In investment management we often use information gleaned from ratios to try and establish (within the limits of probability) where we are in a given market cycle.  Most of the time these ratios are financial in nature, comparing price to some other metric that, over long periods of time, should normalize around an average value.  Common examples include the price/earnings ratio, as well as price/sales, price/book value and so on.  Each of these may be applied to examine the future prospects for returns over a reasonable time horizon based on where the ratio currently sits with respect to it’s long-term average value.

This concept of valuation is best illustrated by imagining a situation where you expect an asset to be worth $1,000 15 years from now.  If you have to pay $300 for it today your expected annual return is about 8.4%, if you pay $600 your expected annualized return is 3.5%, and if you pay $900 your annualized return is a meager 0.7%.  That’s what valuation is trying to get at.  It’s not that we’re trying to predict market crashes; more realistically, valuation gives us insight into prospective returns and helps us to determine the relative attractiveness of an investment.

Of course, a ratio can compare the relative values of any two data points – including between ratios themselves – and the analysis can examine how these ratios change over time.  Take, for example, Deutsche Bank’s recent examination of the PE/VIX ratio, what we are calling the ratio of “value to fear.”  The PE (aka price/earnings) component we wrote about above; it’s a measure of valuation.  The VIX, on the other hand, is a measurement of the implied volatility of the S&P 500 based on a set of S&P 500 index options.  In other words, it answers the question “how volatile (or risky) do traders expect the S&P 500 to be in the near future?”  At it’s core, the VIX is about risk attitude.

So, when we look at a ration like PE/VIX, we’re trying to assess whether or not the valuations and investor attitudes are in sync, or whether there is material dissonance.  Making this comparison creates a wide range of potential results, but in general, there are three qualitative states the ratio could take:

1.)  The ratio is SMALL.  This happens when valuations are low (implying high future returns) and the VIX is high (meaning there is strong consensus that the markets are risky).  This is a PANIC phase that we so often see at market bottoms; there are excellent values to be had, but most people can’t bear to buy.  Think 2003 and 2009, times when those same people who couldn’t bear to buy really should have.
2.)  The ratio is NEUTRAL.  This happens when the PE and VIX are in-line with each other.  It says nothing about the valuations or risk expectations in and of themselves, only that they are in HARMONY.  In this state, when PEs are high so too is perceived risk; when PEs are low so too is perceived risk.  This most often occurs during the mid-stages of cyclical bull markets.  Technically speaking, it also must happen in a bear market, but as bears develop much more rapidly than bulls, the more common variation is mid-stage bull.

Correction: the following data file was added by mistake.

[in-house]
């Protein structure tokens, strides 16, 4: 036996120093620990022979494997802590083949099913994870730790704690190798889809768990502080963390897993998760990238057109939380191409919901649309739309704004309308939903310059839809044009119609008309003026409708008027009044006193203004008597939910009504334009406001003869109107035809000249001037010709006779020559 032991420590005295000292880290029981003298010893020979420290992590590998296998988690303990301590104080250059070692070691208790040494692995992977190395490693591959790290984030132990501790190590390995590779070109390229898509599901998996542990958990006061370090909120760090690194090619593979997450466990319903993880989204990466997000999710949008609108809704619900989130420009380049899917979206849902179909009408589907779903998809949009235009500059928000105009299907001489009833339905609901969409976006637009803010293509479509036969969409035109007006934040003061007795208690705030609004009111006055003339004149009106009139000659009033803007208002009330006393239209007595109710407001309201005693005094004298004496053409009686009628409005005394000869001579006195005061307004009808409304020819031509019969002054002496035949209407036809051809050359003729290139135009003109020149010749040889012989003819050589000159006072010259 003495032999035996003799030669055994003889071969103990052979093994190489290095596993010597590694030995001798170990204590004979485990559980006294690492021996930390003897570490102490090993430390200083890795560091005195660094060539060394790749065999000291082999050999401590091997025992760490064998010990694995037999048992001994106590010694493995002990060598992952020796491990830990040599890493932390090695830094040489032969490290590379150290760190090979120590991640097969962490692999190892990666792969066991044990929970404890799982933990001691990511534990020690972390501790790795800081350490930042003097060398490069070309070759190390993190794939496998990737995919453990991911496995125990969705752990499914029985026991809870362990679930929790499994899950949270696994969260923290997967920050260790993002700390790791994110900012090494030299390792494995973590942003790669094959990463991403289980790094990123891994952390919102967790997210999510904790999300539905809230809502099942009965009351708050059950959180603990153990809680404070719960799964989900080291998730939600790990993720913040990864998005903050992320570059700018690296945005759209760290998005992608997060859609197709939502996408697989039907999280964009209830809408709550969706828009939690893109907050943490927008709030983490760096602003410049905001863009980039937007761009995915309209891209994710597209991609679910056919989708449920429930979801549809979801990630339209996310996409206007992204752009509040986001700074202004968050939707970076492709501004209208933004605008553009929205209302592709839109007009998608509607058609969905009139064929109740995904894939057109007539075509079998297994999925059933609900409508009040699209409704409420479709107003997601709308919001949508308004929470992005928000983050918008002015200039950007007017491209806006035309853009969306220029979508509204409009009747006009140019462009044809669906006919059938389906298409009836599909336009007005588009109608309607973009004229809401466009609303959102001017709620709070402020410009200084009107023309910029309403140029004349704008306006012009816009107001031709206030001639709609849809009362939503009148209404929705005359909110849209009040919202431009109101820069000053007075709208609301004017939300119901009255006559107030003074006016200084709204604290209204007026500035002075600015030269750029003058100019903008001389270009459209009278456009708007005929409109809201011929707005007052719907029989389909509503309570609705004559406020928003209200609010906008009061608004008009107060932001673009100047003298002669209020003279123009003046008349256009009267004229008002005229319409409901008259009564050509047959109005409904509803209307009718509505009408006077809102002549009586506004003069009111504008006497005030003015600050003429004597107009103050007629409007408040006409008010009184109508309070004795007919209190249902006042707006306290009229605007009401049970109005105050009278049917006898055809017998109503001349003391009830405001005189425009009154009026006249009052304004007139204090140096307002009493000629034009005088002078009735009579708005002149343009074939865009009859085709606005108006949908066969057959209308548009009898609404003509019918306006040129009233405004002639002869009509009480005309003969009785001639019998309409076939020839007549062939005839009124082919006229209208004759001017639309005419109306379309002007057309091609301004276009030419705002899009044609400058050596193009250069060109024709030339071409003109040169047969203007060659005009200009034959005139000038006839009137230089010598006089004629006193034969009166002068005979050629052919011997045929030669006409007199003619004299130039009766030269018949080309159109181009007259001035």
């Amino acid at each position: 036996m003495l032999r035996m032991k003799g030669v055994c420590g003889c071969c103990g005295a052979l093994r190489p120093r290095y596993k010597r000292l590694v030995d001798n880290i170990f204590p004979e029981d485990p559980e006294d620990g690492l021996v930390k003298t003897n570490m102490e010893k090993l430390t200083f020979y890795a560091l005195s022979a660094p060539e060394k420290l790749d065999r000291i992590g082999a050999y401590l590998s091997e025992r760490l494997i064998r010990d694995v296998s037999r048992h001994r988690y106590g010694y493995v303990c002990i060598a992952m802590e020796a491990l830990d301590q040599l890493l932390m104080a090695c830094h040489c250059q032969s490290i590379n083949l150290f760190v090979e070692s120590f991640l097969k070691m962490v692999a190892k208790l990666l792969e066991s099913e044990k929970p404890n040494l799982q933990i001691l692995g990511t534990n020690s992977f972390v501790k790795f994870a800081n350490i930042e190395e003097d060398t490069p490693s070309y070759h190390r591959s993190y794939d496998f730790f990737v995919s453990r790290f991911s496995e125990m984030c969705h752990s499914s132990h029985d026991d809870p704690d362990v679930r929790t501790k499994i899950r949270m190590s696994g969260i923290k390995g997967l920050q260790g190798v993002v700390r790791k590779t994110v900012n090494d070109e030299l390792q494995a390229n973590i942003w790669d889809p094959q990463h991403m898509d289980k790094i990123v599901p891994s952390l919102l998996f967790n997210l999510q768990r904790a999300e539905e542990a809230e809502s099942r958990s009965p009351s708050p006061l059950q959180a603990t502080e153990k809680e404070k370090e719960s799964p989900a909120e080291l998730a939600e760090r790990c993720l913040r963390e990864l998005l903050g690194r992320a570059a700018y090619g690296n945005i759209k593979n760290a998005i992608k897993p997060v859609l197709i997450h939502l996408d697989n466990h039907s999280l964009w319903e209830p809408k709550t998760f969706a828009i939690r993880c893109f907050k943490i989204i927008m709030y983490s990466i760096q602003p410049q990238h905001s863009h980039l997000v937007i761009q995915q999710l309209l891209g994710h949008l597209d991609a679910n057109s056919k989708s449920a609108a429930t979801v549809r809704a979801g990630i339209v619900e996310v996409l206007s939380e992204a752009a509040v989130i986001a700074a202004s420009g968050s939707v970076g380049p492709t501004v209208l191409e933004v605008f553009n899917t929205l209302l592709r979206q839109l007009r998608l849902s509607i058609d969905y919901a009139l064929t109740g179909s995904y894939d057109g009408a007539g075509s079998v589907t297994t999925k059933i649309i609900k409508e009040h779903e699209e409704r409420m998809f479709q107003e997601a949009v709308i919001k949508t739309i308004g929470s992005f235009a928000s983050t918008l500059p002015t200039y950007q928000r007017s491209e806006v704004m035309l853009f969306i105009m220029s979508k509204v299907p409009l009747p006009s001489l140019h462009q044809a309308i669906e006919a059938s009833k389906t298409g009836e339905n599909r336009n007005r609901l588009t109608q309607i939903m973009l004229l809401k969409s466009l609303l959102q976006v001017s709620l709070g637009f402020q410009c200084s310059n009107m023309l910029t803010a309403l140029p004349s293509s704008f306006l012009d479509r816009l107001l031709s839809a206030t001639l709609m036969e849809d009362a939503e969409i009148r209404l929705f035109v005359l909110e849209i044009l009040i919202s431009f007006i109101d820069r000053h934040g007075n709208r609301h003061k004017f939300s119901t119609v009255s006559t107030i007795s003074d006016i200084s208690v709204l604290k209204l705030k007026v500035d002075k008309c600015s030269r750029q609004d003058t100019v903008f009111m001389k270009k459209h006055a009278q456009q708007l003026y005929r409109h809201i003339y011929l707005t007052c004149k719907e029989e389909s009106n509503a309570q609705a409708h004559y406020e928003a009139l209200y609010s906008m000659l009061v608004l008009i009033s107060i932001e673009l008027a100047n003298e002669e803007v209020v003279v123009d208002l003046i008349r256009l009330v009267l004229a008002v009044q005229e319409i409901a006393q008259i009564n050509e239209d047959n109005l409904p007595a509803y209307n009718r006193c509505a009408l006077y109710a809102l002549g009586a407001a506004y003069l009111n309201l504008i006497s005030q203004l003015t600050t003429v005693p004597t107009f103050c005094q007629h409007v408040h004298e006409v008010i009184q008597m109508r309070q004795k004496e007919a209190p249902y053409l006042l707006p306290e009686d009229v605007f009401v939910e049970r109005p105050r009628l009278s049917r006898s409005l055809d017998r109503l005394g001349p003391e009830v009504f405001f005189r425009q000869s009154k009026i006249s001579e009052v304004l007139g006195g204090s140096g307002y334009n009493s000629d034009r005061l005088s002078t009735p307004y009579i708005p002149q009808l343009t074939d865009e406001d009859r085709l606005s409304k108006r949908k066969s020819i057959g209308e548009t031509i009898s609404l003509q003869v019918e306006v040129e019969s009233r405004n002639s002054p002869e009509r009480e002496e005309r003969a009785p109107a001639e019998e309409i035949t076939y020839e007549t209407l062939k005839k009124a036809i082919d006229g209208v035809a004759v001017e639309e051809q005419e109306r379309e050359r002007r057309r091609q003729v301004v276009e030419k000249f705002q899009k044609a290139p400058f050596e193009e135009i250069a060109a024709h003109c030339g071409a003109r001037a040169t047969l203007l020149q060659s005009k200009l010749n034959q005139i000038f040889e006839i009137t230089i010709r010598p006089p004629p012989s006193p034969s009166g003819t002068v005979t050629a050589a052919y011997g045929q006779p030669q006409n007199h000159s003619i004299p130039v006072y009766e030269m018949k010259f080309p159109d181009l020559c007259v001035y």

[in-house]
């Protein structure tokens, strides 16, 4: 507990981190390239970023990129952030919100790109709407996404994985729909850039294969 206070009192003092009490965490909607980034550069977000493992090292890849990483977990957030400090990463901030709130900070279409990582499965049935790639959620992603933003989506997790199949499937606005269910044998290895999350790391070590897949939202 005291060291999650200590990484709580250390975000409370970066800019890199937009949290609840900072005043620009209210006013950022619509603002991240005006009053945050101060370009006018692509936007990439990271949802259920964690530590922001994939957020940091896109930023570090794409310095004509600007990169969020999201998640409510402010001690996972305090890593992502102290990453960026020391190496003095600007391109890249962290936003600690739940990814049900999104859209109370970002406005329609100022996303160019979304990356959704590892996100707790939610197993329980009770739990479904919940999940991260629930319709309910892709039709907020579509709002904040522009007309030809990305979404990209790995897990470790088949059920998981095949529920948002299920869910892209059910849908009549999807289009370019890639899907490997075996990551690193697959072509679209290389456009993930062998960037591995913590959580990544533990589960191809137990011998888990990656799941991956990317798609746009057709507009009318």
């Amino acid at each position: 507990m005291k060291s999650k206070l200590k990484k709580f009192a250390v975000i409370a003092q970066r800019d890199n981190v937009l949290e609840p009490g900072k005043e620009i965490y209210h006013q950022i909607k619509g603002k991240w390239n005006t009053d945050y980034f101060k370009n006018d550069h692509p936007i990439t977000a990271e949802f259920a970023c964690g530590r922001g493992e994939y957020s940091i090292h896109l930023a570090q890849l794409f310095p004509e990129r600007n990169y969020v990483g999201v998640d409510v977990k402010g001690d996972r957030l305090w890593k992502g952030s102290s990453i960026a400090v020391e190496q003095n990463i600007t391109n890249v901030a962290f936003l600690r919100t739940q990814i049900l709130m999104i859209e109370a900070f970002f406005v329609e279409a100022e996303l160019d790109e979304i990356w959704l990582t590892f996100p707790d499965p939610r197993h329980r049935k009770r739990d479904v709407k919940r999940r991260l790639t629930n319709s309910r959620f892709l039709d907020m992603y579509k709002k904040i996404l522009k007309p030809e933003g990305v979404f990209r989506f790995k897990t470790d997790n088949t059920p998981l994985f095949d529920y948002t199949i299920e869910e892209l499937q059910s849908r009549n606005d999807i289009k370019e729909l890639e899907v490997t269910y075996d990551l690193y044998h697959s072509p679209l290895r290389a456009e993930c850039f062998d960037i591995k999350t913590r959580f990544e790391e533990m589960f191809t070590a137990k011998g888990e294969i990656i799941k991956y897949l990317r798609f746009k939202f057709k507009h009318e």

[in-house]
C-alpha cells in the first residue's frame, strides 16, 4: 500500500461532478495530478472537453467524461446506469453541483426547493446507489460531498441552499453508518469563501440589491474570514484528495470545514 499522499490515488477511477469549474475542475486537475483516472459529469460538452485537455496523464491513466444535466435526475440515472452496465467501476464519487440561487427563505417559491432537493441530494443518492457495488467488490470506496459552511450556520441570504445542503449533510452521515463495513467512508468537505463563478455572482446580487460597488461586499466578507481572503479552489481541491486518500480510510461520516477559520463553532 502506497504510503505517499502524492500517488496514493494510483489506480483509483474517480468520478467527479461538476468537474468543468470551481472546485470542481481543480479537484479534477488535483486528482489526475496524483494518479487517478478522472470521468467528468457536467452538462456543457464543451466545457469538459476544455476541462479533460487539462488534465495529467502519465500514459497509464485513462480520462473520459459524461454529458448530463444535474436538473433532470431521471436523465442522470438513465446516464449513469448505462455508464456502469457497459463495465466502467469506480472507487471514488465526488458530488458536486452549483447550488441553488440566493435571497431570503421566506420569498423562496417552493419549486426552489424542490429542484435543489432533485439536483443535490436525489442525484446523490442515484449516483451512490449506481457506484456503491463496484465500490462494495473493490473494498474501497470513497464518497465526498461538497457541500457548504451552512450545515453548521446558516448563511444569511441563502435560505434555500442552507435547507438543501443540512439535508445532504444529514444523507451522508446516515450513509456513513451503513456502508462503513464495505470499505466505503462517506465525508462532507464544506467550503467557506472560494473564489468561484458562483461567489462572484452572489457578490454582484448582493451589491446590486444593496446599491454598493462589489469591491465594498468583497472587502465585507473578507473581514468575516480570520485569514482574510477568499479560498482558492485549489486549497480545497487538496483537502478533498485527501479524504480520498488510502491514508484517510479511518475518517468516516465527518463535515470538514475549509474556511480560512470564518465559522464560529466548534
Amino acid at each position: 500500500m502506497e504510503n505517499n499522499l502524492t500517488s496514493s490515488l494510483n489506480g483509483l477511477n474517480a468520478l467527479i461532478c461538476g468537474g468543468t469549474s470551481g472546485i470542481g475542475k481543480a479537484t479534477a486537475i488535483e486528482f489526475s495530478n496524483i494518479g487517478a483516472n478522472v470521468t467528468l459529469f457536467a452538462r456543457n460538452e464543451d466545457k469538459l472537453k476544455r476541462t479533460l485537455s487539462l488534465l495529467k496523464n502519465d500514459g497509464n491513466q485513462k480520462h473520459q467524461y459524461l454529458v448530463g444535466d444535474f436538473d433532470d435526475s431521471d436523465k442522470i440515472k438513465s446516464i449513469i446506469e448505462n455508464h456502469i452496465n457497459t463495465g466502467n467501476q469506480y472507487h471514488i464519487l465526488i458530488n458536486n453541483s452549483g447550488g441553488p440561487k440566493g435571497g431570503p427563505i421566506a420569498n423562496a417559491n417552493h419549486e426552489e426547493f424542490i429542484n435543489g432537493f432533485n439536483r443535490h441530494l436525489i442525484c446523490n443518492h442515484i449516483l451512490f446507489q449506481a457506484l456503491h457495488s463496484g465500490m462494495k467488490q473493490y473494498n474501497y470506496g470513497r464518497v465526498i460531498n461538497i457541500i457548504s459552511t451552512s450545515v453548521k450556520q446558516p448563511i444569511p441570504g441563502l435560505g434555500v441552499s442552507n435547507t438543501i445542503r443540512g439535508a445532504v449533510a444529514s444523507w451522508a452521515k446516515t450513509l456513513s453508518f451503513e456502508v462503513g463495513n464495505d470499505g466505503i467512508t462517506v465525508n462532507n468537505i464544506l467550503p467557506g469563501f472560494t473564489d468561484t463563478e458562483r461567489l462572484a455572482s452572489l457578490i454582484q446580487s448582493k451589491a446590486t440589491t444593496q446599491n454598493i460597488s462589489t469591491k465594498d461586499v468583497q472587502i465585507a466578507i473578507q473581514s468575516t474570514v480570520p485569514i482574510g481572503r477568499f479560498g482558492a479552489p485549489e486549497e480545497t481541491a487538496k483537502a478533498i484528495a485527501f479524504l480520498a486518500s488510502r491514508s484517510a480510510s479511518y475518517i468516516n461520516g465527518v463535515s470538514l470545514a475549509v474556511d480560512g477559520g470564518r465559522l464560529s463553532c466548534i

3.)  The ratio is LARGE. When valuations are high (implying low future returns), and the VIX is low (meaning everyone is ignoring risk), we get EXUBERANCE.  This state appeared in 1992, 1999-2001, and 2005-2007, times when people couldn’t bear to sell, but they really should have.

Now, would you care to venture a guess which historically outlying state the ratio is in right now?  Go ahead…we’ll wait…

Deutsche’s report showed a 1.66 ratio – an indication of historically high EXUBERANCE, bordering on full-on MANIA.  Here’s their chart, as of June 6:

Now, let’s be clear on one thing.  This doesn’t mean that there’s going to be a market crash tomorrow or this month or even this year.  But it does mean that right now there exists a potent and historically lethal combination of extended values and opiate-esque complacency.  It also means that, in the scenario where we don’t get a reversion to historical valuation levels over the next few years, the best scenario we can hope for appears to be that increasing valuations will be met with increasing volatility.  And volatility in and of itself, dear reader, can seriously mess you up if you’re planning for retirement.

“But wait,” we already hear you saying.  “How can volatility hurt me even if asset prices are rising?  How is that even possible?”

Here’s a link to an article that explores why volatility is far more important to retirement success that people imagine.  If you’ve ever asked yourself the above question, then you need to read it now!

UPDATE:  The original article was written in early June when Deutsche Bank released their research note.  Since then, things have not gotten better.  According to multpl.com, as of September 21st, the trailing twelve months PE ratio was 19.77 and according to the CBOE, the VIX sat at 12.11.  In other words, the ratio is currently sitting at 1.63, just below the previous all time high, and still fully in the “mania” zone.